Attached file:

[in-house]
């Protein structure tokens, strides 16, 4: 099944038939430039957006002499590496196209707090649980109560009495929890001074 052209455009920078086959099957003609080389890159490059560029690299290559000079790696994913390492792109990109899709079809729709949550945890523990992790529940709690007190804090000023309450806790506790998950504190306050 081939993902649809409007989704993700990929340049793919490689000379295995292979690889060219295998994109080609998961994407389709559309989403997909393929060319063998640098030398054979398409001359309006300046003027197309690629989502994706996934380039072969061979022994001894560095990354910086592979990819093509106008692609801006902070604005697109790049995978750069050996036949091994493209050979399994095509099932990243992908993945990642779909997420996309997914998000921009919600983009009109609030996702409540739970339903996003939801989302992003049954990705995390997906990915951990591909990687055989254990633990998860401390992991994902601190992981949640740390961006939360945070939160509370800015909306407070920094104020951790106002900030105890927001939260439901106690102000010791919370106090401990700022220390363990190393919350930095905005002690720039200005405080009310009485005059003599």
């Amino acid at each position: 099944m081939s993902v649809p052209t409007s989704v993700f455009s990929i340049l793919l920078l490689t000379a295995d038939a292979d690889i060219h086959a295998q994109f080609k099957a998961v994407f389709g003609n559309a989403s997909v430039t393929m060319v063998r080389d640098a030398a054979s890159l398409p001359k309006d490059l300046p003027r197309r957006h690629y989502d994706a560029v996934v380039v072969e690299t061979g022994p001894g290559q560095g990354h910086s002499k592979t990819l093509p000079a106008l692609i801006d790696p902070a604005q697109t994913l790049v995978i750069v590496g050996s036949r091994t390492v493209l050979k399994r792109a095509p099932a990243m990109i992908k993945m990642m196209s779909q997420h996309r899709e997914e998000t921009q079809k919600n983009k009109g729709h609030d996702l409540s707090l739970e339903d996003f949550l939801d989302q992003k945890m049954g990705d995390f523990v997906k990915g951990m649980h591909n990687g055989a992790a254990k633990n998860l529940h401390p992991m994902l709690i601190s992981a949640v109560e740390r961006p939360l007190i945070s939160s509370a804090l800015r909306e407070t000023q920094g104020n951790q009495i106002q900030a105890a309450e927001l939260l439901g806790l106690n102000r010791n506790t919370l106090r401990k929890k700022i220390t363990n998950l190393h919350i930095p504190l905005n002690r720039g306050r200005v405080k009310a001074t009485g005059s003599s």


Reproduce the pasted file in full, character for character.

[in-house]
């Protein structure tokens, strides 16, 4: 099944038939430039957006002499590496196209707090649980109560009495929890001074 052209455009920078086959099957003609080389890159490059560029690299290559000079790696994913390492792109990109899709079809729709949550945890523990992790529940709690007190804090000023309450806790506790998950504190306050 081939993902649809409007989704993700990929340049793919490689000379295995292979690889060219295998994109080609998961994407389709559309989403997909393929060319063998640098030398054979398409001359309006300046003027197309690629989502994706996934380039072969061979022994001894560095990354910086592979990819093509106008692609801006902070604005697109790049995978750069050996036949091994493209050979399994095509099932990243992908993945990642779909997420996309997914998000921009919600983009009109609030996702409540739970339903996003939801989302992003049954990705995390997906990915951990591909990687055989254990633990998860401390992991994902601190992981949640740390961006939360945070939160509370800015909306407070920094104020951790106002900030105890927001939260439901106690102000010791919370106090401990700022220390363990190393919350930095905005002690720039200005405080009310009485005059003599």
């Amino acid at each position: 099944m081939s993902v649809p052209t409007s989704v993700f455009s990929i340049l793919l920078l490689t000379a295995d038939a292979d690889i060219h086959a295998q994109f080609k099957a998961v994407f389709g003609n559309a989403s997909v430039t393929m060319v063998r080389d640098a030398a054979s890159l398409p001359k309006d490059l300046p003027r197309r957006h690629y989502d994706a560029v996934v380039v072969e690299t061979g022994p001894g290559q560095g990354h910086s002499k592979t990819l093509p000079a106008l692609i801006d790696p902070a604005q697109t994913l790049v995978i750069v590496g050996s036949r091994t390492v493209l050979k399994r792109a095509p099932a990243m990109i992908k993945m990642m196209s779909q997420h996309r899709e997914e998000t921009q079809k919600n983009k009109g729709h609030d996702l409540s707090l739970e339903d996003f949550l939801d989302q992003k945890m049954g990705d995390f523990v997906k990915g951990m649980h591909n990687g055989a992790a254990k633990n998860l529940h401390p992991m994902l709690i601190s992981a949640v109560e740390r961006p939360l007190i945070s939160s509370a804090l800015r909306e407070t000023q920094g104020n951790q009495i106002q900030a105890a309450e927001l939260l439901g806790l106690n102000r010791n506790t919370l106090r401990k929890k700022i220390t363990n998950l190393h919350i930095p504190l905005n002690r720039g306050r200005v405080k009310a001074t009485g005059s003599s």